Care and feeding of a translator

When asked how their work load is these days, most translators I know and work with will respond, “Never busier.” This seems, not surprisingly, to have led to a situation where translation buyers are having an increasingly difficult time recruiting qualified translators, so I’ve put together a few pieces of advice on best practices for contacting translators. We’ll assume that the translation buyer has already reviewed the translator’s credentials (i.e. on the translator’s website, translation association directory or through a word-of-mouth referral).

  • Realize that in this market and in this industry, recruitment is sales. This may sound a little harsh, but a colleague who is a former recruiter of translators really drove this point home to me. Translators who are highly qualified and are already working full time or more than full time for their regular clients have little incentive to work with new and unknown clients merely because the client is offering work. When you are recruiting a new translator and you know or assume that that person is very busy already, acknowledge that you are in effect selling that person on the idea of working for you.
  • Introduce yourself. Although the translator may be fully booked at that time, you don’t want to create a negative impression of your company. At a minimum, I like it when a project manager says, “My name is … and I work for …; we found your contact information in the ATA directory and wondered if you might have some availability for an upcoming project.” Personally I find it very off-putting when an potential new client opens the conversation with, “Hi, I work with a translation company in … and we wondered if you could translate 25,000 words in the next 10 days” or something similar.
  • Choose a negotiation point. Among the main parameters of a translation, such as rate, deadline, payment terms, format, close collaboration with other translators, being required to use special software, etc., a translator may be able to make some concessions in one area, but certainly not in a number of areas at once. If you need rush work or if you need a translator to be willing to work in a team with other translators and exchange glossaries multiple times a day or to wait two months to get paid, make this your main negotiation point rather than asking for rush work using non-standard software and at a discount rate and payment terms of Net 60.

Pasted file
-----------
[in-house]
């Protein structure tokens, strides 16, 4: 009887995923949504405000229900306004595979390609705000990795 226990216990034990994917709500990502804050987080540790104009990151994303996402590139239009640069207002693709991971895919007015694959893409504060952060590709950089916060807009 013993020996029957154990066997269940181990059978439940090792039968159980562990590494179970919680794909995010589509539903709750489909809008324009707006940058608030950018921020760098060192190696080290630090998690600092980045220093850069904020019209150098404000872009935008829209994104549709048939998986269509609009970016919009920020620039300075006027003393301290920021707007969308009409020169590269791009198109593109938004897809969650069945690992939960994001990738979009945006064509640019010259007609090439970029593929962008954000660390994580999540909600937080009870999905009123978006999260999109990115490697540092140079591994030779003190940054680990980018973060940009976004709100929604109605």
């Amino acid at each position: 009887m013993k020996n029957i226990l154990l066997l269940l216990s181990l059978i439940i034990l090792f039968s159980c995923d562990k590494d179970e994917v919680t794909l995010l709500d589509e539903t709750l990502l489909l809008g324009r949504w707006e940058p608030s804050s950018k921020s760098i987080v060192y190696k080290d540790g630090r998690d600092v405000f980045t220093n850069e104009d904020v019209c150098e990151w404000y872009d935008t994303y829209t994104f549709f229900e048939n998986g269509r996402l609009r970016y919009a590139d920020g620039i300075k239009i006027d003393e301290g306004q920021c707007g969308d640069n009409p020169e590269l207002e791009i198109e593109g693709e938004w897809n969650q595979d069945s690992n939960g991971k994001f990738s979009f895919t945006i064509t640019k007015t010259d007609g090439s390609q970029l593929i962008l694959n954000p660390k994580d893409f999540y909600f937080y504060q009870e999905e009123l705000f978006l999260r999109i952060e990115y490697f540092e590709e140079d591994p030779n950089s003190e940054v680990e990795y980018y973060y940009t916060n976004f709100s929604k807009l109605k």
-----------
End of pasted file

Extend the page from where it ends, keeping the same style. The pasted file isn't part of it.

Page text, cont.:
• Expect to offer complete details in order for the translator to commit. Given the nature of the industry, most translators work on very tight deadlines and accept work on an ongoing basis, so an in-demand translator’s schedule may change quickly. To smooth the process, be prepared with the key details of the project: rate, deadline, number of words, subject matter, format, etc. and provide these to the translator during your first contact.
  • Confirm everything in writing. I don’t use a lengthy terms of service agreement or freelance services contract, but I do think that it helps when a client confirms everything in writing. A simple e-mail such as “As we discussed, you will translate the 7,500 word document we sent and return it by 9AM Eastern Time on Friday. You will be paid X cents per source/target word” can go a long way toward avoiding misunderstandings between translators and clients.
6 Responses to “Care and feeding of a translator”
  1. Glenn Cain May 15, 2008
  2. Marianne Reiner May 15, 2008
  3. Kevin Lossner May 28, 2008
  4. Corinne McKay May 28, 2008
  5. Janine Libbey June 2, 2008
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